Plastics in our Oceans: What can we do to turn the tide?
Updated: Mar 24, 2021
(copyright bestfolkmedia and the natural society )
A Frontline Club X Clear Public Space event
25 March 2021
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The UN’s Decade of Ocean Science starts this year, 2021.
We are the last generation with the choice to act, or not.
We will explore the issue by asking “Plastics in our ocean: What can we do to turn the tide?” with leading figures on this global, existential issue.
Nearly three billion people depend directly on marine and coastal biodiversity for their survival. By absorbing approximately a third of carbon dioxide emissions, oceans play a decisive role in regulating the climate. So, economically, environmentally and as a source of life, they are therefore crucial to the very fate of humanity. Yet, we dispose of over 8 million tonnes of plastic in the seas every year.
With the ‘Environmental Frontline’ events we hope to uncover meaningful and useful permanent actions, that we can all do, to help battle environmental problems.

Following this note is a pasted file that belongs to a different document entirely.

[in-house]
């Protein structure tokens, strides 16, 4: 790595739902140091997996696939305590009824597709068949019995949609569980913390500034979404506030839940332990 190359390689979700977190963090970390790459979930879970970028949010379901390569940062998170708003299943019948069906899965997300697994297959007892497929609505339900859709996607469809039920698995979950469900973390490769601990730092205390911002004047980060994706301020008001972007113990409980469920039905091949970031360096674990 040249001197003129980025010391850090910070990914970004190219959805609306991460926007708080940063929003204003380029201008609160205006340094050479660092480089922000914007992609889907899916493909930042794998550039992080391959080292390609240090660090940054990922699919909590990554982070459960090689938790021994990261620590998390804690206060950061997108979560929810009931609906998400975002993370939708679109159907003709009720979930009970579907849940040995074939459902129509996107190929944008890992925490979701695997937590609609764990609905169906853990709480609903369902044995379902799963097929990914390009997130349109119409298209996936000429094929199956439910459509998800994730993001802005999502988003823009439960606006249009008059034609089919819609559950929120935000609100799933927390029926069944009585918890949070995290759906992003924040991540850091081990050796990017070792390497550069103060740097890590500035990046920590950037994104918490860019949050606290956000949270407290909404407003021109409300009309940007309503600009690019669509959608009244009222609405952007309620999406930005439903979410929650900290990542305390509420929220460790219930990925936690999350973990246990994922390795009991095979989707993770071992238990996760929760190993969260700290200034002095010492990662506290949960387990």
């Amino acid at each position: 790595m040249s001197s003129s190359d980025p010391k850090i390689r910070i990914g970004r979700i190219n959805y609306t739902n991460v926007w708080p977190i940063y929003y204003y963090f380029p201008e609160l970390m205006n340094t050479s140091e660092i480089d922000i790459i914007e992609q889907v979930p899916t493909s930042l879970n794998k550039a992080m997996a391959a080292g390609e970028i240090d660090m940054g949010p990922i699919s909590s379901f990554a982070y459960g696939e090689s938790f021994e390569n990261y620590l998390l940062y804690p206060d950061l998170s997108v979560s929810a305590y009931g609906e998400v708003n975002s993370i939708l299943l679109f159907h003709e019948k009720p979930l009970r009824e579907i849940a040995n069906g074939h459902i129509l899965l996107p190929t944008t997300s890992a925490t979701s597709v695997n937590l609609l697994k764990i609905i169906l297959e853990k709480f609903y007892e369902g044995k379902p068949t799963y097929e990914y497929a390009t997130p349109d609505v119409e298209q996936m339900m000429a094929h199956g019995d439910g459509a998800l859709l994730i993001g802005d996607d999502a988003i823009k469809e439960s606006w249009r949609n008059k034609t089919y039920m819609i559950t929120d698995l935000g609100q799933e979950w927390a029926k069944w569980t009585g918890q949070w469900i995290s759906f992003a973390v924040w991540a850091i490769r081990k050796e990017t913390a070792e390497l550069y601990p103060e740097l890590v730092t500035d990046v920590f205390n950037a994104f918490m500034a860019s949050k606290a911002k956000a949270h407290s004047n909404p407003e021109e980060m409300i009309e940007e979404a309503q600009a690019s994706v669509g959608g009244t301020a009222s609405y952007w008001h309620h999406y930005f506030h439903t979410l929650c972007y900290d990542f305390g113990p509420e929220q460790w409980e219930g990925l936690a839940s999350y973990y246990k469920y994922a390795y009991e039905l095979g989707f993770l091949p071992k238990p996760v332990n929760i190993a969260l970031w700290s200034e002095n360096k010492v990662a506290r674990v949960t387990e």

The discussion will include representatives from the UNEP, EU Commission, Activists, Educators, Academics and film-makers and moderated by environmental scientist and former environment editor of the Sunday Times, Jonathan Leake.
Panellists will now include:
The "trigger for David Attenborough's plastic activism"
BBC film-maker for 12 years, activist and educator: Founder of Ocean Generation, (formerly Plastic Oceans UK) the global non-profit organisation. Producer of the documentary feature film, 'A Plastic Ocean' (on Netflix).
Professor Richard Thompson OBE FRS
World-leading marine scientist, Richard founded and heads Plymouth University’s International Marine Litter Research Unit, which has charted the global distribution of microplastics from Arctic sea ice to the deep seas. In 2017, Richard was awarded an OBE for his services to marine science.
Professor Helmut Maurer
Prof Helmut Maurer, Sustainable Chemicals Unit of the European Commission. Helmut has worked for the European Commission for almost 20 years.
Former environment editor at The Times and current science and environment editor at The Sunday Times with 30 years of experience in UK national newspapers. As a journalist, he has covered humanity’s destruction of Earth’s oceans, climate and wildlife for nearly two decades.
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